Absolute Carnage: Scream #1
Written by Cullen Bunn
Art by Gerardo Sandoval, Victor Nava and Erick Arciniega
Lettering by Cory Petit
Published by Marvel Comics
‘Rama Rating: 3 out of 10
Absolute Carnage proved to be one of the better event debuts in recent memory, but its tie-ins are doing little to support the main book. In fact, entries like Absolute Carnage: Scream might do more to dilute the effectiveness of the event, because frankly the symbiotes outside of Venom and Carnage just aren’t that interesting. Cullen Bunn and Gerardo Sandoval attempt to bring a certain horror tone to the proceedings, but the disconnect from the main story, the reliance on little-known symbiote hosts as protagonists, and a complete lack of meaningful narrative thrust means that this debut is dead on arrival.
It’s not that this team isn’t trying, though. Bunn’s background with horror is all over this book, but it turns the issue into a prose-heavy slog. While a lot of the captioning is necessary for the way that this book is set up, it doesn’t make for the most interesting read as Bunn, essentially has to reintroduce Scream/Donna Diego, Andi Benton and Patricia Robertson. While there is some significance to putting all of these characters back on the board, there is hardly enough meat here to justify a miniseries. And that’s especially clear when double-page spreads and splash pages with repetitive writing are used as a crutch to pad out the issue. Bunn’s writing here feels non-specific and cliche.
Similar to the Cult of Carnage work we’ve seen from Frank Tieri, going further down the rabbit hole with certain flavors of symbiote stuff doesn’t feel additive to the main story, especially when whatever happens here feels so inconsequential. The time taken to rebuild Carnage, introduce Knull as a threat and give Venom meaningful character development took Donny Cates a while to put together. Bunn isn’t going to be able to do that in this miniseries for Scream if this issue is any indication, and she remains a tertiary part of the larger plot.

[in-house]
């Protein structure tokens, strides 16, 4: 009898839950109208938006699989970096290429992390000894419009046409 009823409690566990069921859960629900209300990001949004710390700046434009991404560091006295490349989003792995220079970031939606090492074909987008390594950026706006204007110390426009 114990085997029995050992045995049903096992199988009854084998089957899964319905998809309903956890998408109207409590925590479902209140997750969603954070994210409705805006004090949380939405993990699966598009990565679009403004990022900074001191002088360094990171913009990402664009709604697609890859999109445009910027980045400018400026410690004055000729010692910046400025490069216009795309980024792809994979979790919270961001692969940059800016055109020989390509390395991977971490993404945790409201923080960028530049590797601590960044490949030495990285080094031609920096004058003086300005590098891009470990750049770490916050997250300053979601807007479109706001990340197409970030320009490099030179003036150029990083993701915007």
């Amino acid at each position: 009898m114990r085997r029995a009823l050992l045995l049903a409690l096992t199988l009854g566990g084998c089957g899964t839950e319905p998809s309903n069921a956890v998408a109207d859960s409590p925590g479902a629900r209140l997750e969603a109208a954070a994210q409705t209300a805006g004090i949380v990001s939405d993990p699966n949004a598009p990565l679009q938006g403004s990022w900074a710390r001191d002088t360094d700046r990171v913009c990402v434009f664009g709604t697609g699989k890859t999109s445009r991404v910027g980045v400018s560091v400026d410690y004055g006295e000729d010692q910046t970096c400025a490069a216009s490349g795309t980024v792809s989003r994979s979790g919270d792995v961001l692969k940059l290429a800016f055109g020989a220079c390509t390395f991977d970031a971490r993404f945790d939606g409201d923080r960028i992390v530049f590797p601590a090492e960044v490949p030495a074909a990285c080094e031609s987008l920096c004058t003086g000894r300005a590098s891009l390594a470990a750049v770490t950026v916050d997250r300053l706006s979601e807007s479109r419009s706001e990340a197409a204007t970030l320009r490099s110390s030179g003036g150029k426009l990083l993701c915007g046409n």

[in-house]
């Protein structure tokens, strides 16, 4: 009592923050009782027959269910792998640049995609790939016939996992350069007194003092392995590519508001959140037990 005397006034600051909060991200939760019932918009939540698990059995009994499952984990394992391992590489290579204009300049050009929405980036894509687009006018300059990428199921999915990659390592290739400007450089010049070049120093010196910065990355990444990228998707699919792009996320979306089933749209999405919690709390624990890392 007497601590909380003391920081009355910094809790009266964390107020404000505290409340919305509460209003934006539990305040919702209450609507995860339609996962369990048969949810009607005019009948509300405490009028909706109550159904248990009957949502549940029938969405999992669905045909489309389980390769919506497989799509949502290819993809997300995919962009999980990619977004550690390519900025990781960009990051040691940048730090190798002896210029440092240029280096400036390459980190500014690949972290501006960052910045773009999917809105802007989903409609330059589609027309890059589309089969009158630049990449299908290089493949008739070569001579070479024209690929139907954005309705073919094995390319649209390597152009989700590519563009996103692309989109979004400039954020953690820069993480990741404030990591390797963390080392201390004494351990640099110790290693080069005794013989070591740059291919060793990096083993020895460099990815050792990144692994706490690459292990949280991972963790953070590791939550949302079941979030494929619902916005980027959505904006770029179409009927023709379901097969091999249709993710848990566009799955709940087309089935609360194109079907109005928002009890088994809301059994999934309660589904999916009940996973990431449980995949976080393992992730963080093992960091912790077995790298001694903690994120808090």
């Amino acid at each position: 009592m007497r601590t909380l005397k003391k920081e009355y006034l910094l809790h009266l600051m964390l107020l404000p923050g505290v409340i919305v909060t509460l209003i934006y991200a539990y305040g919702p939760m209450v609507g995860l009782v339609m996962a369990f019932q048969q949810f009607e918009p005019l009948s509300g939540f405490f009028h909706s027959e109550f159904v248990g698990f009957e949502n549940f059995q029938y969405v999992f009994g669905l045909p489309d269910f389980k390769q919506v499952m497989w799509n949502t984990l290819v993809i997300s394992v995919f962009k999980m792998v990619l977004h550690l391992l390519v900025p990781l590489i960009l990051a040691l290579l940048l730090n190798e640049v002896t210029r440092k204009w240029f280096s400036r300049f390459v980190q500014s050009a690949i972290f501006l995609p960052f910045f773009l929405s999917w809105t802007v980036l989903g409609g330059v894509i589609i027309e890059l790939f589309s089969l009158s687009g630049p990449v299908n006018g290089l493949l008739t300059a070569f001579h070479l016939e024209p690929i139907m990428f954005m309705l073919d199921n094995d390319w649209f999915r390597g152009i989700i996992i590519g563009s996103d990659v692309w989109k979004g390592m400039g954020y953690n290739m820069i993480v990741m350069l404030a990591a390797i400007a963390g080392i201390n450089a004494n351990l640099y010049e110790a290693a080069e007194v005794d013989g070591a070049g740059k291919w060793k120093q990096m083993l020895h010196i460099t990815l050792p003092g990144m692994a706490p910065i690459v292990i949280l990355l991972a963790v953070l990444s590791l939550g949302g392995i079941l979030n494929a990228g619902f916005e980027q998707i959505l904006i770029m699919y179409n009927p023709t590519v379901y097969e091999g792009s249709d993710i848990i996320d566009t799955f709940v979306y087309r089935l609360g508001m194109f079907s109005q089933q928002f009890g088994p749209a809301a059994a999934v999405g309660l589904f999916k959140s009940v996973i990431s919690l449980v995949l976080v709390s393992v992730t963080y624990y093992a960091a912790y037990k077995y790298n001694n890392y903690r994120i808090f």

Gerardo Sandoval gives good monster in this book, but he’s really limited by the design of the Carnage cult symbiotes and his own inability to consistently draw the human characters in this series. There’s no real reader-insert for us to feel any of the terror of the events in the (very lean) plot of the book, and the few human beings there are are generally poorly rendered. Sandoval’s angular, almost jagged linework works pretty well for the symbiote monsters themselves, but with the pages overwhelmed in a wash of red and yellow, it’s really tough to figure out just what’s happening in any given panel. Backgrounds appear and disappear without any real rhyme or reason. There’s an extreme lack of setting, which just makes the book feel weirdly like a bunch of symbiotes hanging out in the rain. At one point, a symbiote seems to pop out from behind a wall that it was unclear it was ever behind. And despite a couple of interesting design choices for a double page spread and a well-posed splash page, the book is just a cluttered, clunky mess.
Unless you have a great affection for Donna Diego, Andi Benton or Patricia Robertson, you may want to steer clear of this limited series. While a rising tide lifts all ships and Absolute Carnage had a great debut, Marvel seems to think that the same approach they’ve been taking to events for a decade and a half now is still the way to do business. Unfortunately, more often than not — and as is the case here — it leads to otherwise talented creators turning in work that’s thin and repetitive rather than robust and additive to the main story. Absolute Carnage: Scream pays a lot of lip service to redefining the women who have hosted the symbiote in the past, but ultimately it doesn’t do anything unique with that opportunity.